‘The Euro Can’t Survive in Its Current Form’
Despite the Euro Crisis, the Euro has been relatively stabile during the past months. Even as Equities markets trade in “panic” mood, the currency World has digested the problems in a controlled fashion. The question is though, will the Euro survive, and at what cost will the politicians hang on to saving the Euro. As we have argued, the Euro is just a political project, with no real benefits to society. Europe is too heterogenous in order to have one currency. Interview with historian Hans Joachim-Voth on Euro disappearing in it’s present form within five years;
SPIEGEL: Why do you think the euro was a dumb idea?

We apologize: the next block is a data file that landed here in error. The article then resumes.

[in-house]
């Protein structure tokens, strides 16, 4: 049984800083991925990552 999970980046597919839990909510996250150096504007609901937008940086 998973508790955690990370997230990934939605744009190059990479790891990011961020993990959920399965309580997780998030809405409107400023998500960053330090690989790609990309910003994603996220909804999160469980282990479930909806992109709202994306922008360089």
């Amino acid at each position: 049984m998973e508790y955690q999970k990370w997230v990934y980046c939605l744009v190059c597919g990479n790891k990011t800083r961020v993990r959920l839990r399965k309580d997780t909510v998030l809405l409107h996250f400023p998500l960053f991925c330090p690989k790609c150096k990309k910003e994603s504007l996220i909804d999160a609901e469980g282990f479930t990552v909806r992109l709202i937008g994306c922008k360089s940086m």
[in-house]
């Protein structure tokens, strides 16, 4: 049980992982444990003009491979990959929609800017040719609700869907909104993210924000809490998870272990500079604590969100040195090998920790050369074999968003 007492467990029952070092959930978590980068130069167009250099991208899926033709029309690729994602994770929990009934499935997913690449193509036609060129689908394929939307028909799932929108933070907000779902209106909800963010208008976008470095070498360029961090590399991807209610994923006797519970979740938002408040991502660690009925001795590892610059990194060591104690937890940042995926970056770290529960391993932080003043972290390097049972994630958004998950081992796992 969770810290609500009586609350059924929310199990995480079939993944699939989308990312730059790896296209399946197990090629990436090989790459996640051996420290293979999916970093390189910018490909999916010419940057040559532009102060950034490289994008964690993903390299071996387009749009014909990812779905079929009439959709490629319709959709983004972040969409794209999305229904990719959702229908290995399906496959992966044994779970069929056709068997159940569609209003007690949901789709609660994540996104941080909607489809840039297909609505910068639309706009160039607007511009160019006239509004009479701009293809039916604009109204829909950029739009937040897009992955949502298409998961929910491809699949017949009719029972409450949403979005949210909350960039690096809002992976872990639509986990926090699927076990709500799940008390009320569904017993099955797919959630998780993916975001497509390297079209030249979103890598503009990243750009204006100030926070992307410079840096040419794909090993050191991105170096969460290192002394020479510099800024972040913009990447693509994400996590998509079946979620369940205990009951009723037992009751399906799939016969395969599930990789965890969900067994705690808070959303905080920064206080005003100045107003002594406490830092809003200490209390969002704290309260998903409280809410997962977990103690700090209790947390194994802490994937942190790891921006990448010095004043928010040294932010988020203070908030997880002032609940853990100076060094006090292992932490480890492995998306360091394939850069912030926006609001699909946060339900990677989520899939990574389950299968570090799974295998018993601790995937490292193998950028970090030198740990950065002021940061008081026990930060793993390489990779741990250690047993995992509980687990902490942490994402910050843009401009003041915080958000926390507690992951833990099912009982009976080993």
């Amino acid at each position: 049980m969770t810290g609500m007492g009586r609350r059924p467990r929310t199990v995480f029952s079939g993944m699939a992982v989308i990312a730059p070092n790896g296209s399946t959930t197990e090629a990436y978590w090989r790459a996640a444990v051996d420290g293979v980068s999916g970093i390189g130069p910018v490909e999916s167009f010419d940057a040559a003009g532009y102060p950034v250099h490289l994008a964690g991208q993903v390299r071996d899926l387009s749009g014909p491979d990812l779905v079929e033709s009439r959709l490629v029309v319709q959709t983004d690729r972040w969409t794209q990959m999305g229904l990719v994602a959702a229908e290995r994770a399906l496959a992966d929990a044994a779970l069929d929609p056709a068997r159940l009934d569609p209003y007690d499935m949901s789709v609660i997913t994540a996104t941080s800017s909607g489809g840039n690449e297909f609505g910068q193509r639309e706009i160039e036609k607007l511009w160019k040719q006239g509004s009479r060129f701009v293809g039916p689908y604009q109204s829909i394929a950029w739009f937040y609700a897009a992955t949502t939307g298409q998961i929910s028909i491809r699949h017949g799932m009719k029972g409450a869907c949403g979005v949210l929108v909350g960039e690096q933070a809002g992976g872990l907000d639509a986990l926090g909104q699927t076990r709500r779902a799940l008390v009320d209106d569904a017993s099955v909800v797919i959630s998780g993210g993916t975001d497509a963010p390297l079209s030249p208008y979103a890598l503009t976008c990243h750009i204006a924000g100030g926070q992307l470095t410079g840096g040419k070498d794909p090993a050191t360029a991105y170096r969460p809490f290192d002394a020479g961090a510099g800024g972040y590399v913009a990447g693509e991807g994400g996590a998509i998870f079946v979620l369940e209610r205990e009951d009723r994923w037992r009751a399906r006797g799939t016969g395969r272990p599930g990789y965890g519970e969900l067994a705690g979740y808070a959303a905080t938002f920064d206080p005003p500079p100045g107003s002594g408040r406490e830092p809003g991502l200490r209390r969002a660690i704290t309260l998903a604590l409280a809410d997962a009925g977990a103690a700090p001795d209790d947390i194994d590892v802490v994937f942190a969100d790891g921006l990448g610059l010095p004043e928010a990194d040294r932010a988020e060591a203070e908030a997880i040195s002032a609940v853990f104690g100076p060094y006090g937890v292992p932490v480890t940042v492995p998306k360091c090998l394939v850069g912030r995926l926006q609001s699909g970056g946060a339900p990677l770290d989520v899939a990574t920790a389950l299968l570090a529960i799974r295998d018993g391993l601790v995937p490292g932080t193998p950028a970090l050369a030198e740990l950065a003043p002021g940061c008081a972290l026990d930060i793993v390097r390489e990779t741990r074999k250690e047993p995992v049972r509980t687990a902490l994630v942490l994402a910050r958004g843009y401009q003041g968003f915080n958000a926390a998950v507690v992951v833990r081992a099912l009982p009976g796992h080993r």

Voth: Because, at its core, it is a bad solution for a nonexistent problem — a political object of prestige with massive economic disadvantages. Everyone thought the common currency would cause all of the structural differences in the euro-zone countries to automatically disappear. But, after 2000, the low interest rates in the euro zone artificially fuelled growth in the weaker countries and caused real estate prices to skyrocket. This kind of speculative bubble is fun while it lasts. But every party comes to an end eventually. And then comes the rude awakening: Growth slows down, and unemployment rises. Since the banks have given out too many loans, they become a brake on growth. This causes an increase in the structural divergences that were actually supposed to decrease. The euro can’t survive for long without having much more redistribution between richer and poorer member countries or much more flexible economies. And neither of those things is politically feasible.